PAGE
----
How German researchers discovered that even a disabled iPhone can be easily hacked – Technology News, Firstpost

Until now, most of us assumed that the safest way to prevent your devices from being hacked was to simply turn them off. If your device isn’t powered on, it can’t be hacked, right? Well, a group of researchers have shown that they can still be hacked.

People have always assumed that Apple’s iPhones are among the most secure devices and have the fewest number of vulnerabilities.

However, a group of researchers from the Secure Mobile Networking Lab at the University of Darmstadt, Germany, has published a paper describing a theoretical method for hacking into an iPhone even when the device is turned off.

According to a blog post by Kaspersky, one of the world’s leading providers of antivirus and Internet security services, the study by the engineers at the University of Darmstadt examined the operation of the wireless modules in an iPhone and found ways to analyze the Bluetooth firmware.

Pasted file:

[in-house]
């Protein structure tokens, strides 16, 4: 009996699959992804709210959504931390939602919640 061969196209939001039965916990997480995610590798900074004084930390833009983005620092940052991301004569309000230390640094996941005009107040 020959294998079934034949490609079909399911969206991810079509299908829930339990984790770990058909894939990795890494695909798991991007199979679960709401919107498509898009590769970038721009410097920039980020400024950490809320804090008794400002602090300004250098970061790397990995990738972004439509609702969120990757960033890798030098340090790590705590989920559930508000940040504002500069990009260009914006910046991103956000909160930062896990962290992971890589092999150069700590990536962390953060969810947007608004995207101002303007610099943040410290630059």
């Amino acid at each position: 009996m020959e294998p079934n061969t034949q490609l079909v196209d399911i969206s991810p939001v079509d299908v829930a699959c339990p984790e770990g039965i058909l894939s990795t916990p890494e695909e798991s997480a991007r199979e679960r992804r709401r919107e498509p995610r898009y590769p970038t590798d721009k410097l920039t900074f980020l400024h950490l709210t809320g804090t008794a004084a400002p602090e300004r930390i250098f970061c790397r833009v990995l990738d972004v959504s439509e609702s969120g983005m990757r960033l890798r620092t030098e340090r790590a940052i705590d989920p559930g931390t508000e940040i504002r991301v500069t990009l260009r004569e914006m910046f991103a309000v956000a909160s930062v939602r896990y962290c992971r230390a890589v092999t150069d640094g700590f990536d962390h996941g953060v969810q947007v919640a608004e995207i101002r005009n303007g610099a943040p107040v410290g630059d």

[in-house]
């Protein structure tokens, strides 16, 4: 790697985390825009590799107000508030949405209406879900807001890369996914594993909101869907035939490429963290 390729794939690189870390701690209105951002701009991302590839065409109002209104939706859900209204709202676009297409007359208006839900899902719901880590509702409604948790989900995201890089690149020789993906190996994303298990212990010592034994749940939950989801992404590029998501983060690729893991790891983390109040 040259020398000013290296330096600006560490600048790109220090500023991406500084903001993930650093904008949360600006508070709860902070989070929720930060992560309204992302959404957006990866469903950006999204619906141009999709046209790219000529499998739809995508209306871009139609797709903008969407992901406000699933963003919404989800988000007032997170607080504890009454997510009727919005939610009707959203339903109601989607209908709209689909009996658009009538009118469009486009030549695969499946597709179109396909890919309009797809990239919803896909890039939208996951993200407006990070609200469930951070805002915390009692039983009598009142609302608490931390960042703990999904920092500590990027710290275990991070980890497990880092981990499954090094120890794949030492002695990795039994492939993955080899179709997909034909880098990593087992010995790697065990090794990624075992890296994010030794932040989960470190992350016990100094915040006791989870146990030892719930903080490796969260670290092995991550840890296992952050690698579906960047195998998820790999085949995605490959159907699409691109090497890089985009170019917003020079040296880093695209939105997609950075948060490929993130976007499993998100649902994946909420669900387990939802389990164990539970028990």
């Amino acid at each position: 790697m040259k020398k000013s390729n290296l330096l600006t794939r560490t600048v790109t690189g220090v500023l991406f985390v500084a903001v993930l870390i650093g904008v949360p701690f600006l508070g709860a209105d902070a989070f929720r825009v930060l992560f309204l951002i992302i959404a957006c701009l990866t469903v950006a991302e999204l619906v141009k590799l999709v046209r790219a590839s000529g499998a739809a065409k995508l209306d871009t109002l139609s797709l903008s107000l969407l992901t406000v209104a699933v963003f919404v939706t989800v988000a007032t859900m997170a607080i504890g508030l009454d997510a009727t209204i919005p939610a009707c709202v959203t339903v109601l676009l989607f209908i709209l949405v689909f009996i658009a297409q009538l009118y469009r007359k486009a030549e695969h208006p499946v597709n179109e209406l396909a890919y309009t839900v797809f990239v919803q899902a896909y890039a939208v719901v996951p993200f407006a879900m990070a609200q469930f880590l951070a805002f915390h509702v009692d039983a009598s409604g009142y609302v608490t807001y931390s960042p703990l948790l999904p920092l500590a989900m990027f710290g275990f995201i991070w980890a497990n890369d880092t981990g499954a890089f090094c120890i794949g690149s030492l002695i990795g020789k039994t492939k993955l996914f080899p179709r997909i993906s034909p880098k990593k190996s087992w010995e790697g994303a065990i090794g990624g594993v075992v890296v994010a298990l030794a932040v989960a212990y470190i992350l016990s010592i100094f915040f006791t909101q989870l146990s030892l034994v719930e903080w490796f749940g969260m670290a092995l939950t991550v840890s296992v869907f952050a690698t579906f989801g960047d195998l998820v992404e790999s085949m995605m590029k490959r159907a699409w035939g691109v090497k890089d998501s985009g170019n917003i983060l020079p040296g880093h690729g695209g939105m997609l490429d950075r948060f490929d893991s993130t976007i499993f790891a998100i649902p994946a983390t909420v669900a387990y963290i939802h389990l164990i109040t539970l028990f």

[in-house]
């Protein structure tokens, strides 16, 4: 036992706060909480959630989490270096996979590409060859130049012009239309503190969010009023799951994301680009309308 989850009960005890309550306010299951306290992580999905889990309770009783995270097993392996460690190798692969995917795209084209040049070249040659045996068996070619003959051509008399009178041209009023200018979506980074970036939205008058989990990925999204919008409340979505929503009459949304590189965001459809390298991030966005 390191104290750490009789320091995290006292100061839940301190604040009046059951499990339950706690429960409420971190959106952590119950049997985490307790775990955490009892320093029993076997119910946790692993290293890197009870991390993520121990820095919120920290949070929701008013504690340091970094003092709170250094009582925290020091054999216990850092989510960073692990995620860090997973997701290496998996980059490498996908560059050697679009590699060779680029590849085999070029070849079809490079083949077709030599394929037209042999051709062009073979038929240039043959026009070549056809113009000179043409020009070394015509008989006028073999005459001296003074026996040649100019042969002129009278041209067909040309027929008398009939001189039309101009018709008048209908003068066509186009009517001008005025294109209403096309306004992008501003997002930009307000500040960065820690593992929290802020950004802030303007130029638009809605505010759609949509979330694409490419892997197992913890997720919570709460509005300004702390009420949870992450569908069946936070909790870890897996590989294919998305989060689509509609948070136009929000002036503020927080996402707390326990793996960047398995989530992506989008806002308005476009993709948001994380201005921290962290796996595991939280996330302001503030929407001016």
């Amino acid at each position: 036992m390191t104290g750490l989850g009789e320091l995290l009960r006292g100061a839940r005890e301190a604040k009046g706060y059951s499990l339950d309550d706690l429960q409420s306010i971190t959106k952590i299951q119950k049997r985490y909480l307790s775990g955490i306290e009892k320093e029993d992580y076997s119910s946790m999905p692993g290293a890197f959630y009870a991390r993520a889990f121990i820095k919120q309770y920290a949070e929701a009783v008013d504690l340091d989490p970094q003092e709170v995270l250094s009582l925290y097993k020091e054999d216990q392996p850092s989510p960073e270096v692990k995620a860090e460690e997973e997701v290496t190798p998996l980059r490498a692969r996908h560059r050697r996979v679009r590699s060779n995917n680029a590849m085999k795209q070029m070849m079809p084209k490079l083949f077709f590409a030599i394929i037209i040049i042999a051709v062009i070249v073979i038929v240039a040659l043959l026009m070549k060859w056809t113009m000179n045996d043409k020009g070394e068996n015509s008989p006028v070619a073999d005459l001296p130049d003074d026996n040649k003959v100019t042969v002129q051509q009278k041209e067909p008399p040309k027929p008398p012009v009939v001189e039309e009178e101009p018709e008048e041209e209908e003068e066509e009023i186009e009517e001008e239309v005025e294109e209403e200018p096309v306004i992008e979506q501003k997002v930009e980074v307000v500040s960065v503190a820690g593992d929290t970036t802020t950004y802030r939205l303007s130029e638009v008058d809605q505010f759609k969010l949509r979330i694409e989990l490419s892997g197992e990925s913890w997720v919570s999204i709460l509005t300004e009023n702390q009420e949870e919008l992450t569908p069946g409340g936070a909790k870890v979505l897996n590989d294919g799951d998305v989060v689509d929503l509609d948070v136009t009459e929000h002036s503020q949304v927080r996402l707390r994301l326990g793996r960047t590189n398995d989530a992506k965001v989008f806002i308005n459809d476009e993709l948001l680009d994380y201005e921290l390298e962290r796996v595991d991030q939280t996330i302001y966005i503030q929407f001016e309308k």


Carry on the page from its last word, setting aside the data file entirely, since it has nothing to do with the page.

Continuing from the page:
This enabled them to introduce a malware program that could run completely independently of iOS, the device’s operating system.

In 2021, Apple announced that the Find My Device service, which is basically used to locate a lost device, would now work even when the device is turned off. This feature is available on all Apple smartphones from iPhone 11.

While this functionality has been a lifesaver for a number of people over the years, there are some pretty serious ways it can compromise security.

Even when powered off, iPhones don’t shut down completely, but instead switch to Low Power mode, which keeps only a very limited number of modules alive.

These are mainly the Bluetooth and Ultra WideBand (UWB) wireless modules, as well as NFC, provided there is enough power in the battery.

Basically, even when the device is in this power saving mode, it is transmitting information about itself.

The researchers in Germany conducted a detailed analysis of the Find My service in Low Power Mode and discovered some rather strange things.

After the device is turned off, most of the work is handled by the Bluetooth module, which is reconfigured by a series of iOS commands. It then periodically sends data packets over the air so other nearby devices can know its location.

The most significant discovery was that the Bluetooth module’s firmware is unencrypted and unsecured. The lack of encryption allows analysis of the firmware and the search for vulnerabilities, which can later be used in attacks. The lack of Secure Boot allows an attacker to go further and completely replace the manufacturer’s code with their own code, which is then executed by the Bluetooth module. In this whole process, the device does not need to be turned on once.

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